But Hersh, like Yergin, said it makes sense to sell some of the light sweet crude produced in places like the Bakken in North Dakota and buy the heavy crude of other producers, like Saudi Arabia, that can be processed in U.S. refineries.
"The way I look at it is the U.S. is a wonderful consumer of certain crude oil products. Some are light oil, some are heavy oil, and those come from different parts of the world," he said. "If we are in a world where we are not short, then the best thing for capital formation and productivity is to have the right product find the right consumer anywhere in the world. We have no problem exporting corn and soy beans even though we eat food."
Hersh said the economics of the global energy market will probably drive the U.S. to export, but it will be a ways off.
"The mindset is changing, we'll change and the policies will be a lagging indicator when they change," he said. "The energy markets are more powerful than any politicians."
Oppenheimer senior analyst Fadel Gheit said it's not likely the U.S. will export crude, especially since it still imports so much. "It's like having your population hungry, and you're exporting food. We're still net importers," he said. He said it would make sense for the U.S. to trade some of the light sweet crude it produces for heavier oils, since the refineries were retrofitted to refine heavier oil.
Morse said he would not be surprised to see an application at some point to export crude to Korea, a free trade partner. The expansion of the Panama Canal, which allows ships to move between the Atlantic and Pacific, plus a glut of oil, could both hit the Gulf Coast at about the same time in 2015. He believes that is when the debate about whether the U.S. should export some of its own supply will pick up.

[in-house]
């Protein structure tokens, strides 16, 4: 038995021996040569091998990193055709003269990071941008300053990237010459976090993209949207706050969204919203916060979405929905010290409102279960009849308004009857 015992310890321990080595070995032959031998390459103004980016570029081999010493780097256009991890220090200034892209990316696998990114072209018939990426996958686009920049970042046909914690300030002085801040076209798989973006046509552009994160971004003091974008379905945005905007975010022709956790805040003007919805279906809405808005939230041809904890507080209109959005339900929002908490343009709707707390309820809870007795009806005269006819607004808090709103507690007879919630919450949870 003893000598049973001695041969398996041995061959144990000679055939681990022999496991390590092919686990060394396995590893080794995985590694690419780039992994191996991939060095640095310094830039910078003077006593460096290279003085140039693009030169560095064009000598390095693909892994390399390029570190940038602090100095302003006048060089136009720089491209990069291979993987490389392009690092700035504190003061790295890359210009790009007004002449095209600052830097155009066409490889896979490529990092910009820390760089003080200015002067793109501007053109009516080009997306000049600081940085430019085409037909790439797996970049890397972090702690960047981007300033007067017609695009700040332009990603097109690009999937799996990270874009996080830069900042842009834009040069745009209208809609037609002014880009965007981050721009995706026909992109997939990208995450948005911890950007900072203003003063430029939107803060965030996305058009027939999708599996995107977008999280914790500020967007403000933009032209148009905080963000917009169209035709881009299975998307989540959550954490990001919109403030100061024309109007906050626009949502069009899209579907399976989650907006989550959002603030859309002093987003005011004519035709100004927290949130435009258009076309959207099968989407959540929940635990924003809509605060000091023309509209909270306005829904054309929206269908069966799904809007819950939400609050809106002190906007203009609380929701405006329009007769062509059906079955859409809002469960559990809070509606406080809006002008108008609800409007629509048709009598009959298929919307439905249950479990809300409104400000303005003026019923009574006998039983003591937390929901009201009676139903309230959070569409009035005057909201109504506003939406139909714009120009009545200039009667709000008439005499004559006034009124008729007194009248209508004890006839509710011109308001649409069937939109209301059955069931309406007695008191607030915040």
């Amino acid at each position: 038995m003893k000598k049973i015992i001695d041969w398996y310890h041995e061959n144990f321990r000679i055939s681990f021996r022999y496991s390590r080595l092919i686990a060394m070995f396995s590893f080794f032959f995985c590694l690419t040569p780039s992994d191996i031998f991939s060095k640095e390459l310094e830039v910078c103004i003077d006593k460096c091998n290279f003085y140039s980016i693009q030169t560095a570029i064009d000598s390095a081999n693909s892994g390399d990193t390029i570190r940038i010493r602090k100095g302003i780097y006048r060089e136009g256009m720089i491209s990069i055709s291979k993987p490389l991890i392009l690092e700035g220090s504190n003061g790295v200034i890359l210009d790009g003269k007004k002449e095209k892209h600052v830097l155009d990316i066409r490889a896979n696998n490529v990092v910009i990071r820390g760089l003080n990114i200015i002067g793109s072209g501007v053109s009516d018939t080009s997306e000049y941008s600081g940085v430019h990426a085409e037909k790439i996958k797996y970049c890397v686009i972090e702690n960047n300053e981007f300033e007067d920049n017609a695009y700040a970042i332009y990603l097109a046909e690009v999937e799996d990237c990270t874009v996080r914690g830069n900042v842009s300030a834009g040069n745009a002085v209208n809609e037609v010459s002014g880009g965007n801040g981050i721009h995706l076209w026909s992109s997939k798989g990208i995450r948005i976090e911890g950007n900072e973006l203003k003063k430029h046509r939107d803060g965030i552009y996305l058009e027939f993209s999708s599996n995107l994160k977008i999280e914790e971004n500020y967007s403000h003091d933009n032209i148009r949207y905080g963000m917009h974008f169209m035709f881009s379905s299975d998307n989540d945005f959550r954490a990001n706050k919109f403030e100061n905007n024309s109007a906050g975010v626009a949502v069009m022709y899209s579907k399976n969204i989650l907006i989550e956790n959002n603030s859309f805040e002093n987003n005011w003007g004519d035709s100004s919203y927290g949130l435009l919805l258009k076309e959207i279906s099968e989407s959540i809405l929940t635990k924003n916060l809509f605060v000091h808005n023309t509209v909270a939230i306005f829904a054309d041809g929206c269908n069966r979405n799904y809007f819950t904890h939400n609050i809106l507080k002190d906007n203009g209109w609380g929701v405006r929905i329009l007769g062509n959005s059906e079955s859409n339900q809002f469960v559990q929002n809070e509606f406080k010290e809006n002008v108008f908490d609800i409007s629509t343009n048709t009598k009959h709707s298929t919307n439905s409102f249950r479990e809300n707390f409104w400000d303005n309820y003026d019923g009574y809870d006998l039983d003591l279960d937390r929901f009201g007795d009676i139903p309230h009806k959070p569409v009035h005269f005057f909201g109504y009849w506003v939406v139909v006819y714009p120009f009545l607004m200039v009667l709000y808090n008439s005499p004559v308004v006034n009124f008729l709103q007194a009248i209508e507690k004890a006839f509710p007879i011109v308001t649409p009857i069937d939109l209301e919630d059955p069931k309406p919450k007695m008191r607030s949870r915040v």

"That will have the same defanging impact of taking politics out of this business," he said.
"Russia is the prime example of a country that has tried to gain advantages from the use of oil as an instrument of politics and natural gas even more so," said Morse. "The OPEC countries, as a whole, are oriented towards trying when they can to withhold oil from the market to influence prices."
According to The Wall Street Journal, the U.S. is overtaking Russia as the world's largest producer of oil and gas. The U.S. EIA reports that the U.S. produced the equivalent of about 22 million barrels a day of oil, natural gas and related fuels in July, and Russia forecast its output at 21.8 million barrels a day, according to the Journal.
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But Morse said that, according to his calculations, the U.S. has already surpassed Russia.
"We'll continue to make strides on that. Our production base is rising very quickly, and theirs is stalled out," he said. "What the current trends have unleashed is the final victory of market forces over countries who dominate the export industry, who have used oil and natural gas as a political instrument."
Citigroup data show the U.S. surpassed Russian natural gas production in 2009, and in 2012, the U.S. produced 65.7 billion cubic feet a day, versus Russia's 57.1. That's 11 million barrels of oil equivalent, versus 9.82. Add to that U.S. production of oil and natural gas liquids of 11 million barrels a day at the end of 2012, and the U.S. surpasses Russia, which produced 10.6 million barrels a day.
"Yes we are the largest oil producer in the world, but we are the largest oil consumers in the world," said Gheit. "If we produce 9 million barrels a day of crude oil in addition to natural gas, we are consuming more than double that. Russia is a net exporter of crude but we are a net importer of crude, to the tune of 7 million barrels a day. It's a fact, and one important thing is that our production costs are the highest in the world."
—By CNBC's Patti Domm. Follow here on Twitter